CPT discovered and experimentally proved the mechanism of xenon action on a variety of biological cells, where it prevents cells from reacting to external stimuli and delays apoptotic cascade

Xenon is a noble gas, but in high concentrations it has biological effects. It has been approved for use in inhaled anesthetic mixtures in Europe

The biophysical mechanism is involved due to xenon’s ability to decrease the viscosity of the extracellular membrane

Platform Technology

CPT technology influences the metabolic processes of biological cells using the unique properties of xenon. As investigations into the biological activity of xenon progress, its potential for application in technological innovation grows.

Xenon gas (Xe) is considered to be biologically inert in small concentrations. However, at concentrations of 15% and higher, it is used in inhaled anesthesia mixtures in Europe. As an anesthetic it has no side effects, unlike alternative anesthetic mixtures (such as those that are NO2 -based).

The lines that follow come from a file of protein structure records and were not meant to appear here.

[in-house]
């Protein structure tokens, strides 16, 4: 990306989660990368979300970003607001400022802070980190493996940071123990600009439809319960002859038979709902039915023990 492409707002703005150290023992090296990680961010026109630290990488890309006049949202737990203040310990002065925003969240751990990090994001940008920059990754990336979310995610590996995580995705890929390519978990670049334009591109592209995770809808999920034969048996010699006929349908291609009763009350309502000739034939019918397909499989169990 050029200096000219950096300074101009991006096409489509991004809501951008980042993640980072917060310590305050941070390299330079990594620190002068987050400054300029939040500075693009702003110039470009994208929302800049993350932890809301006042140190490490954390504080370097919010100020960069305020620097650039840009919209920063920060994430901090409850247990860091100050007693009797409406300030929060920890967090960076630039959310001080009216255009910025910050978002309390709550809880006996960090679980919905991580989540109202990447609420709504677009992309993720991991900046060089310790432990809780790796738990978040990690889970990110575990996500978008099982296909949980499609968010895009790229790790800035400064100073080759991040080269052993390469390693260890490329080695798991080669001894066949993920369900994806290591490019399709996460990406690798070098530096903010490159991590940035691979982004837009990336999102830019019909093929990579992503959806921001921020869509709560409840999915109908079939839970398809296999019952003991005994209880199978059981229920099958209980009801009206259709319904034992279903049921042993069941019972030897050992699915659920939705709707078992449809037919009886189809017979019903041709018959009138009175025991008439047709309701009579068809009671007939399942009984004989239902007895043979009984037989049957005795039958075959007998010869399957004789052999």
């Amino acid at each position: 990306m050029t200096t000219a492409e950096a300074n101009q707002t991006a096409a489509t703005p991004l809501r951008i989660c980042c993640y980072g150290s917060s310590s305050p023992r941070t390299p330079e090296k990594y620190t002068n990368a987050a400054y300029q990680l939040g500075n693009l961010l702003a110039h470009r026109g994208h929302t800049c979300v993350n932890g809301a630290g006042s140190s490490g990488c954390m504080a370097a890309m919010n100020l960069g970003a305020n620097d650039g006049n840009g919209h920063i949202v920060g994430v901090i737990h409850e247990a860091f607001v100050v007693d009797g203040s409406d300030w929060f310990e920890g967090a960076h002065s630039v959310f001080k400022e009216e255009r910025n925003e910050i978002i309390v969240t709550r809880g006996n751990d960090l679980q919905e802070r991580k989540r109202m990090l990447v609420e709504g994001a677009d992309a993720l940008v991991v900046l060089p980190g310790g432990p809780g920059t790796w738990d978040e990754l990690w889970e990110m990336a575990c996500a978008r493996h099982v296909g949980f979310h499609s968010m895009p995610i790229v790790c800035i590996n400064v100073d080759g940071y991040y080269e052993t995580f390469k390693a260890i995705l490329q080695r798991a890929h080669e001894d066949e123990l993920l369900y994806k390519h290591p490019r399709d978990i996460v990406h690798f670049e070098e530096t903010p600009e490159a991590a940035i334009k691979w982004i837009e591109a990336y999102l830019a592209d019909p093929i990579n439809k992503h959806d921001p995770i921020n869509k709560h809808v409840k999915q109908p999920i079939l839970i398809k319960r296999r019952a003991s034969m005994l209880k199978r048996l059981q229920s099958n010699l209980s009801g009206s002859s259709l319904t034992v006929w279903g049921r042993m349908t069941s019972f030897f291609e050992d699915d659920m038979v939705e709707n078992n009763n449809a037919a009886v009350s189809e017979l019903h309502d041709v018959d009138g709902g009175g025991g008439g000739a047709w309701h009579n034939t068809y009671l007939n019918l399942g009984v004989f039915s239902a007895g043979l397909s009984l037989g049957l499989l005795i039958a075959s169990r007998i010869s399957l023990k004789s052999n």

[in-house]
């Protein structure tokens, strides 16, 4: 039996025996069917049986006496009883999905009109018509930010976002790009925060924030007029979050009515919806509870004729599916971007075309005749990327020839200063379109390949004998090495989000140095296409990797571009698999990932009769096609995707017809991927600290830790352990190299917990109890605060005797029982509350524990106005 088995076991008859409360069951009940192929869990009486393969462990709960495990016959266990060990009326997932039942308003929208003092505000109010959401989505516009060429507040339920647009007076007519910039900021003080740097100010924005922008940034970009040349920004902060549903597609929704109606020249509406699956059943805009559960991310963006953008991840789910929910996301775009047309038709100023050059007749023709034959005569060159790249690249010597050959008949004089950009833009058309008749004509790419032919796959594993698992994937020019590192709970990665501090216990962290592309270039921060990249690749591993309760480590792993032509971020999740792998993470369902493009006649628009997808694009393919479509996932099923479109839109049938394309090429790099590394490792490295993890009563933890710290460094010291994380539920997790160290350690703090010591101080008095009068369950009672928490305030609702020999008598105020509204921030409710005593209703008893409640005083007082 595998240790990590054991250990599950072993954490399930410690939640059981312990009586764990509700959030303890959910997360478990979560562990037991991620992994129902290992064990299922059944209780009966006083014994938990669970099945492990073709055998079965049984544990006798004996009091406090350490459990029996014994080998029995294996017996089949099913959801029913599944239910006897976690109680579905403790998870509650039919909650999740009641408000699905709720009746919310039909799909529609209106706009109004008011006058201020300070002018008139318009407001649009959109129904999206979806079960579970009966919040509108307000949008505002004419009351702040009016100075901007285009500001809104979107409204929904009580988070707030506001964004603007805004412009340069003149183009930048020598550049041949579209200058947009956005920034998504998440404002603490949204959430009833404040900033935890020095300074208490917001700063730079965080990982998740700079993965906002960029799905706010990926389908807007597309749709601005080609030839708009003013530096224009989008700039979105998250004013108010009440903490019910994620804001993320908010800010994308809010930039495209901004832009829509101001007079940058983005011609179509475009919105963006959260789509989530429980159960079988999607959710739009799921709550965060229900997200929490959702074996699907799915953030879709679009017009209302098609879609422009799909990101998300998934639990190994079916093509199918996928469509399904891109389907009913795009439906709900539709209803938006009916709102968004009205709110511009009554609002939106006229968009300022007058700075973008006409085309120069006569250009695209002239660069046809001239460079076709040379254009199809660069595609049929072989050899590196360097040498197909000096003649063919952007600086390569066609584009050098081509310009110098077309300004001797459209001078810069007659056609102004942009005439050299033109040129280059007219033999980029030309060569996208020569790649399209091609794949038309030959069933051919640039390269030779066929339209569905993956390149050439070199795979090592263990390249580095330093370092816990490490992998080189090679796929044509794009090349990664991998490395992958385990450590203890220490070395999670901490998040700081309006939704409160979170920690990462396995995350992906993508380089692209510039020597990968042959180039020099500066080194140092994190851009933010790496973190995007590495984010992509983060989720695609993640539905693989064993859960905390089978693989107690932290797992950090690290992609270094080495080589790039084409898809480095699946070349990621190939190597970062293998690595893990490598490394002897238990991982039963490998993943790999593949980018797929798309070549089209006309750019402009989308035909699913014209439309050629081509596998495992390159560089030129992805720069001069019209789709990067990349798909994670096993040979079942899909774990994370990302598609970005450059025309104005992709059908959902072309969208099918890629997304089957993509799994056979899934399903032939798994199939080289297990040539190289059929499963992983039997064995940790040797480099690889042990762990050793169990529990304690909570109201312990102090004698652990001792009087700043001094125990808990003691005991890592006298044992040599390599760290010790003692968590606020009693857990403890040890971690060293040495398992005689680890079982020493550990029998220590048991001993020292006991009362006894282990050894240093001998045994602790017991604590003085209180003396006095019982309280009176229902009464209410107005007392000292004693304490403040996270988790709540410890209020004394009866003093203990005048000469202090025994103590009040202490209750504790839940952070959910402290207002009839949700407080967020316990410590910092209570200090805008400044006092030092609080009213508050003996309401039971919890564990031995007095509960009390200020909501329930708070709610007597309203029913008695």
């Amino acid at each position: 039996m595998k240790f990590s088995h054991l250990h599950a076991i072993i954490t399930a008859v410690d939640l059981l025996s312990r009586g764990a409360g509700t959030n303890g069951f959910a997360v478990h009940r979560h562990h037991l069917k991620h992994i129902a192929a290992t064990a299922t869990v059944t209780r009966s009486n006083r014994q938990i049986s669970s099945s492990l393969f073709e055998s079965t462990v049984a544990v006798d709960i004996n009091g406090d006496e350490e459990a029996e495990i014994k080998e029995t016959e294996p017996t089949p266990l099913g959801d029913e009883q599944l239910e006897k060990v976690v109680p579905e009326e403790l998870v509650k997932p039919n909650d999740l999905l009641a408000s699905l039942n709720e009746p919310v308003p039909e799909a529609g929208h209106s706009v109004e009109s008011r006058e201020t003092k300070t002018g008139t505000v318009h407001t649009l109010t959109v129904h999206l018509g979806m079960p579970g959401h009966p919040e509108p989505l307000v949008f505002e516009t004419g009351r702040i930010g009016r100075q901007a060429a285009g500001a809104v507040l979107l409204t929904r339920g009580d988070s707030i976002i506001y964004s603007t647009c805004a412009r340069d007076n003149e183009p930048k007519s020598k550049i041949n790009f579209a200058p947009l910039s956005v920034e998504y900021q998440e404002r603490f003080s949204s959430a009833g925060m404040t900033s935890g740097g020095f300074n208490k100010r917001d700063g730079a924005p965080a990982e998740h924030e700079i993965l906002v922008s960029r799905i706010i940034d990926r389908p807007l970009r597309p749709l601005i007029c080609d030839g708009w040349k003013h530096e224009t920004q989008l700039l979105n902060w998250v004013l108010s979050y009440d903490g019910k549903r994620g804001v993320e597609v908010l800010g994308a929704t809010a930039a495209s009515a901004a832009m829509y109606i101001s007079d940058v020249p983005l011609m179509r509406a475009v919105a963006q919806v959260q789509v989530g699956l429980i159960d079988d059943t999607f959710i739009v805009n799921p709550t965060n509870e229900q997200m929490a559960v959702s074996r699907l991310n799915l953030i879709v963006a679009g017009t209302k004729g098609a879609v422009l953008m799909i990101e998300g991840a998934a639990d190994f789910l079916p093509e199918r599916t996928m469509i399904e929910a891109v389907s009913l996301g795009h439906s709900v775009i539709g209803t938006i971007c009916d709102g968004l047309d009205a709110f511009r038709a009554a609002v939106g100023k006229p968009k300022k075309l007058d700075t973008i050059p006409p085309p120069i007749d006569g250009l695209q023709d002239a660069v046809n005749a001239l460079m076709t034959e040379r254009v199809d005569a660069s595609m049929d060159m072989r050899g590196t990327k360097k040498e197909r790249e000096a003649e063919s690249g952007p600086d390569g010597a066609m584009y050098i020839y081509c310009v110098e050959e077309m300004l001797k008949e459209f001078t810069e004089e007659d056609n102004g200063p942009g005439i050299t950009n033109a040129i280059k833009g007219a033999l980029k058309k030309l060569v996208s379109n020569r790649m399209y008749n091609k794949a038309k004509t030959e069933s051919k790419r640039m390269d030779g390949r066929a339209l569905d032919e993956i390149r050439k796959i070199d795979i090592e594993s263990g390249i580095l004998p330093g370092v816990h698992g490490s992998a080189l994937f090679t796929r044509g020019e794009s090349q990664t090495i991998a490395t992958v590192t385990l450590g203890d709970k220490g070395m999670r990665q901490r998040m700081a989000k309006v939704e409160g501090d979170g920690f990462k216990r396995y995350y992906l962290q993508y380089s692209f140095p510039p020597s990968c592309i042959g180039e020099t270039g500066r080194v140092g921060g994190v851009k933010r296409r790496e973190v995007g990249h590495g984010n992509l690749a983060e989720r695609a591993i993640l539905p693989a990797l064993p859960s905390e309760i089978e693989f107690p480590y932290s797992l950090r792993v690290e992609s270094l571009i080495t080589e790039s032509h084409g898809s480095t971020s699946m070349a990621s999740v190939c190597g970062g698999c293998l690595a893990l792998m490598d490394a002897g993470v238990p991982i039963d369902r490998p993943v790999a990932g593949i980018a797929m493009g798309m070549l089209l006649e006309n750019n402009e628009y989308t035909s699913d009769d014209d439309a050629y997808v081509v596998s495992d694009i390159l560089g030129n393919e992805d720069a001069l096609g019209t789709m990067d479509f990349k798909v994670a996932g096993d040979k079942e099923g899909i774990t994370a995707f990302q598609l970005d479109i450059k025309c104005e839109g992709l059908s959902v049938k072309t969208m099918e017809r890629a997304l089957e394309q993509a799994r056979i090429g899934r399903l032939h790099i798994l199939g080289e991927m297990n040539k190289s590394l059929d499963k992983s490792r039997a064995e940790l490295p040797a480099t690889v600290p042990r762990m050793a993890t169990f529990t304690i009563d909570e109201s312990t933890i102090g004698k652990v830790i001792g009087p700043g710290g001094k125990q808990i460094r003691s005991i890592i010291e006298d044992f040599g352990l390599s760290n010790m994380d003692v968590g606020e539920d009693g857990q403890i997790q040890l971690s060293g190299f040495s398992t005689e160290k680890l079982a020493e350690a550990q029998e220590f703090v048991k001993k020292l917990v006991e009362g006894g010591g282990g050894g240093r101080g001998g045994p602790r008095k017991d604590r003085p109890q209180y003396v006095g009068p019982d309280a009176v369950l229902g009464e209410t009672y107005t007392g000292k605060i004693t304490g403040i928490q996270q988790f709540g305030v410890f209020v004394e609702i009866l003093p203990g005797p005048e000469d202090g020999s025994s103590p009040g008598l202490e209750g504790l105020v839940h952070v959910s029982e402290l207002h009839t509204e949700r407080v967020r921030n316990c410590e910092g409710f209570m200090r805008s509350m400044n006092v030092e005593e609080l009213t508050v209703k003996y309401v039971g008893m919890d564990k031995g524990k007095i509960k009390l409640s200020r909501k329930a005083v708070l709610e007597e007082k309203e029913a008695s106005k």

The mechanism of Xe action on mammalian cells is currently under investigation. It is proposed that Xe affects calcium channel mediated physiological functions as well as the physical characteristics of the external cellular membrane. Xe influences membrane permeability due to its atom size and its characteristically high solubility in lipids. CPT research demonstrates that xenon's activity on cells is characterized by at least two distinct mechanisms:

  • Xe influences calcium ion movement through L-type Ca2+channels in the external cellular membrane and the membranes of the mitochondria. This inhibits the downstream function of certain apoptotic pathways. This effect has been confirmed not only in platelets, but also in nucleated cells.
  • Xe also decreases the viscosity of the extracellular membrane by decreasing the number of membrane rafts, which leads to fewer regions in the membrane for clustering/expression of certain cell receptors occur, e.g. the GPIb receptor.

This exciting avenue of research has the potential to lead to improvements in the storage and preservation protocols of a variety of types of cells and tissues, as well as possible incorporation into common therapeutic regimens. Some possible additional applications currently under investigation are in:

  • The storage of stem cells, sperm and monocytes
  • The storage and preservation of entire biological tissues and organs
  • The storage of cultured cell lines